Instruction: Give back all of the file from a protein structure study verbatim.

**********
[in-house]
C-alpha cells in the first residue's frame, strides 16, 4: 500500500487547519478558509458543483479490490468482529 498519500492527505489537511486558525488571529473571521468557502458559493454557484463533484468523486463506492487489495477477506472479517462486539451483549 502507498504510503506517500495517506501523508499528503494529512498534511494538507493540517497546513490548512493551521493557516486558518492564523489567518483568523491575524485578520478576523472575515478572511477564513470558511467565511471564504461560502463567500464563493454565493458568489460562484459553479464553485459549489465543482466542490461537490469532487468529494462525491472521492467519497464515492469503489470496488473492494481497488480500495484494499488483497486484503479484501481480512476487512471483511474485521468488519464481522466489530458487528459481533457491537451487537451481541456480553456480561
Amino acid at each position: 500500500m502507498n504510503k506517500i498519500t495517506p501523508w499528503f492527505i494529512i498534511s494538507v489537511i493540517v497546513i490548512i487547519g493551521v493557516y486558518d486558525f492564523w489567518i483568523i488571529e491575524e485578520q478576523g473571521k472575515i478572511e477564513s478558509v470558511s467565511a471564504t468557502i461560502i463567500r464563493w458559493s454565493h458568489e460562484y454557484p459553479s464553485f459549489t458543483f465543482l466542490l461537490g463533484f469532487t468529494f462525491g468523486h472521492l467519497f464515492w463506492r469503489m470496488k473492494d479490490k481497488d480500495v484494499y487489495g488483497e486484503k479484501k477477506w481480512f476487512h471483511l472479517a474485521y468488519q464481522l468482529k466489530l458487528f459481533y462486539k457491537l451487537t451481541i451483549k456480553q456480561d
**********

[in-house]
C-alpha cells in the first residue's frame, strides 16, 4: 500500500487547519478558509458543483479490490468482529 498519500492527505489537511486558525488571529473571521468557502458559493454557484463533484468523486463506492487489495477477506472479517462486539451483549 502507498504510503506517500495517506501523508499528503494529512498534511494538507493540517497546513490548512493551521493557516486558518492564523489567518483568523491575524485578520478576523472575515478572511477564513470558511467565511471564504461560502463567500464563493454565493458568489460562484459553479464553485459549489465543482466542490461537490469532487468529494462525491472521492467519497464515492469503489470496488473492494481497488480500495484494499488483497486484503479484501481480512476487512471483511474485521468488519464481522466489530458487528459481533457491537451487537451481541456480553456480561
Amino acid at each position: 500500500m502507498n504510503k506517500i498519500t495517506p501523508w499528503f492527505i494529512i498534511s494538507v489537511i493540517v497546513i490548512i487547519g493551521v493557516y486558518d486558525f492564523w489567518i483568523i488571529e491575524e485578520q478576523g473571521k472575515i478572511e477564513s478558509v470558511s467565511a471564504t468557502i461560502i463567500r464563493w458559493s454565493h458568489e460562484y454557484p459553479s464553485f459549489t458543483f465543482l466542490l461537490g463533484f469532487t468529494f462525491g468523486h472521492l467519497f464515492w463506492r469503489m470496488k473492494d479490490k481497488d480500495v484494499y487489495g488483497e486484503k479484501k477477506w481480512f476487512h471483511l472479517a474485521y468488519q464481522l468482529k466489530l458487528f459481533y462486539k457491537l451487537t451481541i451483549k456480553q456480561d